The two are of course hoping for a Best Picture win Sunday night.
What could that mean to the bottom line? Dergarabedian believes this is one case where just being nominated is more important.
"The six-week period between the Oscar nominations announcement and the telecast is where films can get their biggest boost at the box office," he said. "Films that might be otherwise dead in the water, finished in theaters, suddenly have hundreds of theaters added to capitalize on that newfound Oscar notoriety."
For example, "12 Years a Slave" was released in October, but after being nominated for Best Picture in January, Fox put the movie in 647 more theaters, according to Rentrak. Ticket sales jumped 471 percent the following weekend.
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Making a successful movie still requires a great script, director and cast, and a lot of luck, and there is less room for failure. Studios have become unwilling to fully finance anything other than a few big films.
" 'Dallas Buyers Club' lost half their financing before they went to shoot," Roven said. "They had to shoot with all natural lights," Suckle added.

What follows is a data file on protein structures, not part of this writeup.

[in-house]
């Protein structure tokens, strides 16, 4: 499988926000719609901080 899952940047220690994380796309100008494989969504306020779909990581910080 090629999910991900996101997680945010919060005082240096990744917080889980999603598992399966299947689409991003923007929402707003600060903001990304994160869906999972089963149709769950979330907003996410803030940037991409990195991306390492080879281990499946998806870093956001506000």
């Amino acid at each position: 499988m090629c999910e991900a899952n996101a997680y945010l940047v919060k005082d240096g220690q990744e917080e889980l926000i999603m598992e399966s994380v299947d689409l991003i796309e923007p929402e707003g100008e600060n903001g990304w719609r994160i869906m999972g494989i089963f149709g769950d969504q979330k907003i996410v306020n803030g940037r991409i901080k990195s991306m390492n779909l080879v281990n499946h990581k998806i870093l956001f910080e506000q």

Even so, the two producers say, it's a "bouyant time" to make movies. "There's just a lot more—I think the most—independent finance I've seen around, maybe ever," Roven said.
For "American Hustle," Sony would commit only to partial funding. Roven and Suckle got more money by cutting a deal with producer Megan Ellison, whose father is Oracle CEO Larry Ellison, one of the richest men in the world. But most of the needed cash came from foreign distributors who signed on at the Cannes Film Festival in 2012, before filming even began.
"We did what they call 'selling out,' " Roven said. "We sold almost every territory at that one festival, which is unusual. ... That squeezes—in a good way—your risk, but it also hurts your upside."
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"American Hustle" was eventually filmed in Boston and New York. That shaved as much as $8 million off production costs compared with filming in California, because of the more generous film incentives in Massachusetts and New York.
"My early movies were all made here, and now none of them are made here," said Roven in his Atlas Entertainment offices above the Sunset Strip.
Runaway production costs are a problem that don't seem to have a Hollywood ending. The Milken Institute reports that California lost more than 16,000 film and TV jobs between 2004 and 2012, while New York gained over 10,000, "even though New York is a more expensive place to film."
Just this week, Disney CEO Robert Iger appeared in Gotham to announce that Disney and Netflix will shoot a Marvel TV series there, bringing with it 3,000 jobs.